Monday, January 22, 2007

Rice Breakthrough Could Prevent Multiple Fibrotic Diseases

A scientific breakthrough at Rice University could lead to the first treatment that prevents the build-up of deadly scar tissue in a broad class of diseases that account for an estimated 45 percent of U.S. deaths each year. "Fibrotic diseases kill so many people because they can crop up in almost any part of the body, and cardiac fibrosis is a particular problem for anyone who's had a heart attack," said Richard Gomer, professor of biochemistry and cell biology at Rice. "We've discovered a naturally occurring blood protein that prevents dangerous scar tissue from forming."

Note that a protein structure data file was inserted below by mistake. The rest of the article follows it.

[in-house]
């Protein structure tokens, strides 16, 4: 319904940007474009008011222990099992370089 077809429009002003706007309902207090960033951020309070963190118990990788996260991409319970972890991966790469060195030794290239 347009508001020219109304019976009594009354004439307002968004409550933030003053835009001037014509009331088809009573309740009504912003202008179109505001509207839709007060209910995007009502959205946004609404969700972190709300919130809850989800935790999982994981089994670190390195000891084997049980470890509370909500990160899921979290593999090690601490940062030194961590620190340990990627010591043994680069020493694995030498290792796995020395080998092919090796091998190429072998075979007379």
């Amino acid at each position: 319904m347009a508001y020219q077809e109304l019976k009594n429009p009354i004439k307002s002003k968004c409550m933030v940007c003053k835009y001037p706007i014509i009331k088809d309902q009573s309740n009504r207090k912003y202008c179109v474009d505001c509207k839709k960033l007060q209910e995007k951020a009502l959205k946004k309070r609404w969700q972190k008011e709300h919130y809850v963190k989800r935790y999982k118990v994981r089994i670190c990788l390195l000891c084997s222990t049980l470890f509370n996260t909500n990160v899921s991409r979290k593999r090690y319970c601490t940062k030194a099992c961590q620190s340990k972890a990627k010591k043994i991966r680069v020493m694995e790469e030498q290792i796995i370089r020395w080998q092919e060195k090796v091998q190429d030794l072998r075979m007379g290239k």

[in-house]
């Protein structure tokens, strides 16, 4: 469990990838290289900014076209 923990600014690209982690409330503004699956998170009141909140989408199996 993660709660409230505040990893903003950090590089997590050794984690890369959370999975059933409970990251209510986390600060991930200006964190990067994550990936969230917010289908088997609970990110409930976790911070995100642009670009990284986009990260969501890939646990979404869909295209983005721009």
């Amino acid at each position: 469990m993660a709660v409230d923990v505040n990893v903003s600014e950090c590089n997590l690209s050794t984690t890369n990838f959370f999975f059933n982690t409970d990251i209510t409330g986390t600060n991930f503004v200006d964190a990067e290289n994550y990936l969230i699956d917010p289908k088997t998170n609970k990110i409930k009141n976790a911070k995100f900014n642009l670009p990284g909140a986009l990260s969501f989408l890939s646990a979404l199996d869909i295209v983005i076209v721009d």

The protein, which is called serum amyloid P, or SAP, has proven effective at preventing fibrotic disease from developing in the hearts and lungs of lab animals, and Gomer and colleagues hope it will eventually save thousands of lives once it is developed for human use. Fibrosis occurs when the body's natural healing process goes awry, creating extra scar tissue that does more harm than good. There are dozens of fibrotic diseases, including atherosclerosis, asthma, cirrhosis, scleroderma and pulmonary fibrosis. Since there are no FDA-approved treatments to prevent fibrotic tissue from forming, doctors typically consider fibrosis to be an irreversible process, and they try to slow it as much as possible with anti-inflammatory and immunosuppressive drugs.
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